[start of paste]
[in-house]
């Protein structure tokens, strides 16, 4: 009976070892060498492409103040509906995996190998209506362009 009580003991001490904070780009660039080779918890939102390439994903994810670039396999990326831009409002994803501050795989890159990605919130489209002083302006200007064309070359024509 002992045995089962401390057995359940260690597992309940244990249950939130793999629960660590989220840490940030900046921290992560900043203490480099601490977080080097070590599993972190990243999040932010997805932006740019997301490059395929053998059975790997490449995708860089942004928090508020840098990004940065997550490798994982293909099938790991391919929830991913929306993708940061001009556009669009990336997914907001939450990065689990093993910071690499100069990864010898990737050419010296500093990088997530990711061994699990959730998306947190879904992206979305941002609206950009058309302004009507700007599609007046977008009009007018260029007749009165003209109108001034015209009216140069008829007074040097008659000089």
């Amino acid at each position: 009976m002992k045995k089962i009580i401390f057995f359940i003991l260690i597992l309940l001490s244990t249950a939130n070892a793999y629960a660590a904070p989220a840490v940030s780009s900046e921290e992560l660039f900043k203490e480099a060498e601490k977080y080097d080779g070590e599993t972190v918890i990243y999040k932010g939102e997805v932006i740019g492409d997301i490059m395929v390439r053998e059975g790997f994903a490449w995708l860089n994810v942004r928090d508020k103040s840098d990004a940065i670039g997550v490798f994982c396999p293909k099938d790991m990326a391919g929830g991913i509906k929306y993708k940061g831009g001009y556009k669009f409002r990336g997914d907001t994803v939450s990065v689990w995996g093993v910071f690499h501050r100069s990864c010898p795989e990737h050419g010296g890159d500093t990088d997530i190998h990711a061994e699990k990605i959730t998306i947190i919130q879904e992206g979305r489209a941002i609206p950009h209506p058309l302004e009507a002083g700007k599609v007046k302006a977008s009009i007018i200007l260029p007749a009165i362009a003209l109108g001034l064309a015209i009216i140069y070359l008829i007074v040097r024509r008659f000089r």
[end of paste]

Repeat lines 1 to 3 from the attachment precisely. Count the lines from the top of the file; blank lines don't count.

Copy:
[in-house]
């Protein structure tokens, strides 16, 4: 009976070892060498492409103040509906995996190998209506362009 009580003991001490904070780009660039080779918890939102390439994903994810670039396999990326831009409002994803501050795989890159990605919130489209002083302006200007064309070359024509 002992045995089962401390057995359940260690597992309940244990249950939130793999629960660590989220840490940030900046921290992560900043203490480099601490977080080097070590599993972190990243999040932010997805932006740019997301490059395929053998059975790997490449995708860089942004928090508020840098990004940065997550490798994982293909099938790991391919929830991913929306993708940061001009556009669009990336997914907001939450990065689990093993910071690499100069990864010898990737050419010296500093990088997530990711061994699990959730998306947190879904992206979305941002609206950009058309302004009507700007599609007046977008009009007018260029007749009165003209109108001034015209009216140069008829007074040097008659000089």
């Amino acid at each position: 009976m002992k045995k089962i009580i401390f057995f359940i003991l260690i597992l309940l001490s244990t249950a939130n070892a793999y629960a660590a904070p989220a840490v940030s780009s900046e921290e992560l660039f900043k203490e480099a060498e601490k977080y080097d080779g070590e599993t972190v918890i990243y999040k932010g939102e997805v932006i740019g492409d997301i490059m395929v390439r053998e059975g790997f994903a490449w995708l860089n994810v942004r928090d508020k103040s840098d990004a940065i670039g997550v490798f994982c396999p293909k099938d790991m990326a391919g929830g991913i509906k929306y993708k940061g831009g001009y556009k669009f409002r990336g997914d907001t994803v939450s990065v689990w995996g093993v910071f690499h501050r100069s990864c010898p795989e990737h050419g010296g890159d500093t990088d997530i190998h990711a061994e699990k990605i959730t998306i947190i919130q879904e992206g979305r489209a941002i609206p950009h209506p058309l302004e009507a002083g700007k599609v007046k302006a977008s009009i007018i200007l260029p007749a009165i362009a003209l109108g001034l064309a015209i009216i140069y070359l008829i007074v040097r024509r008659f000089r």